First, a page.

That Syncing Feeling
It’s been a long time since I’ve updated you, for which I apologise. However the good news is this will hopefully be my last post about lipsync issues on BBC HD. That’s in part because I’m really running out of bad puns based on the word ‘sync’, but mostly because - and I realise I’m tempting fate here - we may have got to the bottom of it all. Let me elabourate…
If you read the comments on this blog, you’ll recall that we’ve been having problems with the lipsync of stereo programmes on BBC HD. Surround sound programmes have been fine since the previous work I’ve done, but stereo was not working quite right. It turns out that our broadcast chain introduces around 15ms of audio delay on stereo programmes, which is normally too little to notice. However if a programme is delivered with audio slightly late, as recently happened with Hustle, the two small and virtually invisible delays add up to create one much larger and very noticeable delay. So the question has been, where is that 15ms coming from, and how can we remove it? I’ve spent a long time looking at this over the last few weeks, and I’ve been tearing my hair out as every bit of testing we’ve done has given results that we couldn’t quite explain, until yesterday when things became clear.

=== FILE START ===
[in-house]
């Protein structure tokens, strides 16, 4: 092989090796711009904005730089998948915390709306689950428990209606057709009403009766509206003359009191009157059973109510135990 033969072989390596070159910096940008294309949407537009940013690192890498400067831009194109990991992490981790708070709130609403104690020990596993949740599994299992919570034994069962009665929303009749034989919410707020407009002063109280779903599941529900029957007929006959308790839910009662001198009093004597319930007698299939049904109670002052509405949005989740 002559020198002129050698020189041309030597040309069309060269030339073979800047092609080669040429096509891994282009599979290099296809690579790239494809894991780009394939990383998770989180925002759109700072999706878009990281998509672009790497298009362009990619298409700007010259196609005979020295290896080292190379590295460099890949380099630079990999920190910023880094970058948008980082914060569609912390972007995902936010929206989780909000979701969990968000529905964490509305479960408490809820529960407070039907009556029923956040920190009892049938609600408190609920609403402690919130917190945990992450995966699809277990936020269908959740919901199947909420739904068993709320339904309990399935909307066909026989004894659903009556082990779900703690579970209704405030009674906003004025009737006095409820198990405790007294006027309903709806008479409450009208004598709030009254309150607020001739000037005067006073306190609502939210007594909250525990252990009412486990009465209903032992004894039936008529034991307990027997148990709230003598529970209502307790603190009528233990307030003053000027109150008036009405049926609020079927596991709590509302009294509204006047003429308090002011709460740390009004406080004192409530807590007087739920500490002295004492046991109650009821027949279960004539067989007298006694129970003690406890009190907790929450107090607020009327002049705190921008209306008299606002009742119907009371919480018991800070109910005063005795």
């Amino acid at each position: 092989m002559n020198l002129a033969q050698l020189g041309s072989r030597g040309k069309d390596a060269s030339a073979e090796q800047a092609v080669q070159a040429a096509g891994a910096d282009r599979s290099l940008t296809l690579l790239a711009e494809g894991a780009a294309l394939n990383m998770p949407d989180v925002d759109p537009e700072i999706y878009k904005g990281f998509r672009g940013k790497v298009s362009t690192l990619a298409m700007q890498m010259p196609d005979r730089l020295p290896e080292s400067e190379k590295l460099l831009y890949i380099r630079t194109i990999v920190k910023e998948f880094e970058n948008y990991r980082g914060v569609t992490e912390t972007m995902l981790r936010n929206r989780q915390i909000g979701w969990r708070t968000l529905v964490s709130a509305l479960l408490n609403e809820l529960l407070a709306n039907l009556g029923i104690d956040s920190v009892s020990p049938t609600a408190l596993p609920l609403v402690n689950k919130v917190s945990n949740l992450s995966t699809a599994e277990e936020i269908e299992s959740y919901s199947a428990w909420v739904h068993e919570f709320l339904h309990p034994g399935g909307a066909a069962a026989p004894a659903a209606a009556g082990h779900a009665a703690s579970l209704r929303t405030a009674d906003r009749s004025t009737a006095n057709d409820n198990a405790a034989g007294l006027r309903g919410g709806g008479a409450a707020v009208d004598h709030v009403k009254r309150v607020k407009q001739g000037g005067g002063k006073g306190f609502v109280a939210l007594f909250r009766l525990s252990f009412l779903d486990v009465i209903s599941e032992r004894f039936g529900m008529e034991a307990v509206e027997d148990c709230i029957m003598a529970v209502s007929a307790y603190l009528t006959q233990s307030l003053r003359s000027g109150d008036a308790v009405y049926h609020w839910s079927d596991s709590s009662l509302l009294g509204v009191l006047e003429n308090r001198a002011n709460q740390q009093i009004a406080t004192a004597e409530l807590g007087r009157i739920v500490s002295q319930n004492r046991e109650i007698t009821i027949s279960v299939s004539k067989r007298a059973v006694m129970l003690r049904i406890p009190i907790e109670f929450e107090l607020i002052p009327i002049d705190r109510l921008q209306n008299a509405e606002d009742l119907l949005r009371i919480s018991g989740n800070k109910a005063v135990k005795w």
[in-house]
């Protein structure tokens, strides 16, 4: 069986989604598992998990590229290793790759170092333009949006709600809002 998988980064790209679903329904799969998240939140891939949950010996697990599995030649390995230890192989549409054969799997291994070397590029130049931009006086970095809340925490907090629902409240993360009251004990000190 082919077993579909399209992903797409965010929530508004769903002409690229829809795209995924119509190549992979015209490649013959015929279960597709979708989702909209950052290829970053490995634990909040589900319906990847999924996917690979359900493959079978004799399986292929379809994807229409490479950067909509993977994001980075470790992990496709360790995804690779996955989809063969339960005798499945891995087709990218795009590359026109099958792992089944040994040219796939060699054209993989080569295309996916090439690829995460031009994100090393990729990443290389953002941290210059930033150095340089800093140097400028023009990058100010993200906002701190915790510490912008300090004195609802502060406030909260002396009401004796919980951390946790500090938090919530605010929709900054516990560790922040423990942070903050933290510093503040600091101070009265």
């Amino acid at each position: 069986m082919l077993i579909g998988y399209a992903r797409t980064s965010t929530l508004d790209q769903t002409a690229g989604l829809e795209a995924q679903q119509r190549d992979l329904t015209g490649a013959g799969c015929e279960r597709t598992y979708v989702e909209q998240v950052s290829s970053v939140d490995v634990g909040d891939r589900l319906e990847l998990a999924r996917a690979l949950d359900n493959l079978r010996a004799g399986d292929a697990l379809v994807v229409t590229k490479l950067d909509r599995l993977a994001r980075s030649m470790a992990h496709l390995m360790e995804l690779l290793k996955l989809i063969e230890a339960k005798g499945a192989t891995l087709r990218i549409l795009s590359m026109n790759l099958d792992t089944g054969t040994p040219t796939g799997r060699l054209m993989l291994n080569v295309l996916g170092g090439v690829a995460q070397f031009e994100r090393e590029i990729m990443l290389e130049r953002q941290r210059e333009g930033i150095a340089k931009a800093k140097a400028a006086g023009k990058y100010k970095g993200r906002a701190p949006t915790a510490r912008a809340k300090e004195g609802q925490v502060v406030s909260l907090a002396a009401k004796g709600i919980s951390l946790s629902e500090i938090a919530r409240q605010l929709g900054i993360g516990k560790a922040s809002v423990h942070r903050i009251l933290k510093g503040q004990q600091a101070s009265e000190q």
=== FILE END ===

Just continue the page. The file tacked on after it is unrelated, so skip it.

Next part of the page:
I’ve mentioned before that we use Dolby E to encode audio around our broadcast infrastructure. It’s a technology that allows us to fit up to 8 channels of audio (plus some extra metadata) into the data space which usually fits just 2 audio channels. The difficulty lies in the fact that surround sound programmes arrive at the BBC with Dolby E encoded audio, whereas stereo programmes use uncompressed audio. The same broadcast infrastructure has to handle both types of audio with the same latencies (delays). Dolby E takes time to decode (1 video frame or 40ms to be precise) so we delay the video by the same amount to compensate and ensure that they stay in sync. But the stereo must therefore be delayed by the same amount, otherwise that video delay we’ve added will cause stereo programmes to be out of sync. The question you’re probably asking by now is “so what went wrong on BBC HD?”. It’s a good question, dear reader, and it has a simple and a complex answer. The simple version is this; we thought that the delays through each piece of equipment were the same for stereo and surround programmes, but our testing proved that this wasn’t the case. Finding which device had the problem and why was more challenging, and that forms the long answer…